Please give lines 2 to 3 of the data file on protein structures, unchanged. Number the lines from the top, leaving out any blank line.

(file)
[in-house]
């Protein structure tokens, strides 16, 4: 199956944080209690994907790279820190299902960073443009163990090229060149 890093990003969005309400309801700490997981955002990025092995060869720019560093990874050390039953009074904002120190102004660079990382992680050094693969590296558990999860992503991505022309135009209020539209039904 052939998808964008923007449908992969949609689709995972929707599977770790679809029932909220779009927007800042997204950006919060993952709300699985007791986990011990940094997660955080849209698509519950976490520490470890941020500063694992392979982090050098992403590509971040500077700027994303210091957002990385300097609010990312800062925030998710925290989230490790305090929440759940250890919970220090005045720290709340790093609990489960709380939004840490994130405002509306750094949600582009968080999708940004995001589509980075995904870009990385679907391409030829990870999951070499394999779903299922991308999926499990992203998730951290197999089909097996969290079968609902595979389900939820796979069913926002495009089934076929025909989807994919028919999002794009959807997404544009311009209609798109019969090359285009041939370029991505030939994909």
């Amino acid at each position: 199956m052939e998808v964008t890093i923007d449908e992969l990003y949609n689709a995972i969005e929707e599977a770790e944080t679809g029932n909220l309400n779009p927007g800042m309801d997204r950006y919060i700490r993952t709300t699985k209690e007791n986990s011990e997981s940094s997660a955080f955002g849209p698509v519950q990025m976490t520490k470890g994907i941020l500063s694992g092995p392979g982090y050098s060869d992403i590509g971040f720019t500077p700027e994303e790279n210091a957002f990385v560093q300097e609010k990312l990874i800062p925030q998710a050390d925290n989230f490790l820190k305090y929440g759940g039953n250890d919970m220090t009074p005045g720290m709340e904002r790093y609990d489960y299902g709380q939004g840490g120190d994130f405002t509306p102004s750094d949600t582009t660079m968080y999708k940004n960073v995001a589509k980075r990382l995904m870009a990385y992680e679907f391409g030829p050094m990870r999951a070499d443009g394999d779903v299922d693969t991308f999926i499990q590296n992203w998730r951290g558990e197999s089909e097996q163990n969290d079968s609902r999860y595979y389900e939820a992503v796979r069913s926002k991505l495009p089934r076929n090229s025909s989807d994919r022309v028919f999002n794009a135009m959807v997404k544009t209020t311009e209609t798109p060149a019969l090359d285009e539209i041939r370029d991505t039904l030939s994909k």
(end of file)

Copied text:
């Protein structure tokens, strides 16, 4: 199956944080209690994907790279820190299902960073443009163990090229060149 890093990003969005309400309801700490997981955002990025092995060869720019560093990874050390039953009074904002120190102004660079990382992680050094693969590296558990999860992503991505022309135009209020539209039904 052939998808964008923007449908992969949609689709995972929707599977770790679809029932909220779009927007800042997204950006919060993952709300699985007791986990011990940094997660955080849209698509519950976490520490470890941020500063694992392979982090050098992403590509971040500077700027994303210091957002990385300097609010990312800062925030998710925290989230490790305090929440759940250890919970220090005045720290709340790093609990489960709380939004840490994130405002509306750094949600582009968080999708940004995001589509980075995904870009990385679907391409030829990870999951070499394999779903299922991308999926499990992203998730951290197999089909097996969290079968609902595979389900939820796979069913926002495009089934076929025909989807994919028919999002794009959807997404544009311009209609798109019969090359285009041939370029991505030939994909």
């Amino acid at each position: 199956m052939e998808v964008t890093i923007d449908e992969l990003y949609n689709a995972i969005e929707e599977a770790e944080t679809g029932n909220l309400n779009p927007g800042m309801d997204r950006y919060i700490r993952t709300t699985k209690e007791n986990s011990e997981s940094s997660a955080f955002g849209p698509v519950q990025m976490t520490k470890g994907i941020l500063s694992g092995p392979g982090y050098s060869d992403i590509g971040f720019t500077p700027e994303e790279n210091a957002f990385v560093q300097e609010k990312l990874i800062p925030q998710a050390d925290n989230f490790l820190k305090y929440g759940g039953n250890d919970m220090t009074p005045g720290m709340e904002r790093y609990d489960y299902g709380q939004g840490g120190d994130f405002t509306p102004s750094d949600t582009t660079m968080y999708k940004n960073v995001a589509k980075r990382l995904m870009a990385y992680e679907f391409g030829p050094m990870r999951a070499d443009g394999d779903v299922d693969t991308f999926i499990q590296n992203w998730r951290g558990e197999s089909e097996q163990n969290d079968s609902r999860y595979y389900e939820a992503v796979r069913s926002k991505l495009p089934r076929n090229s025909s989807d994919r022309v028919f999002n794009a135009m959807v997404k544009t209020t311009e209609t798109p060149a019969l090359d285009e539209i041939r370029d991505t039904l030939s994909k």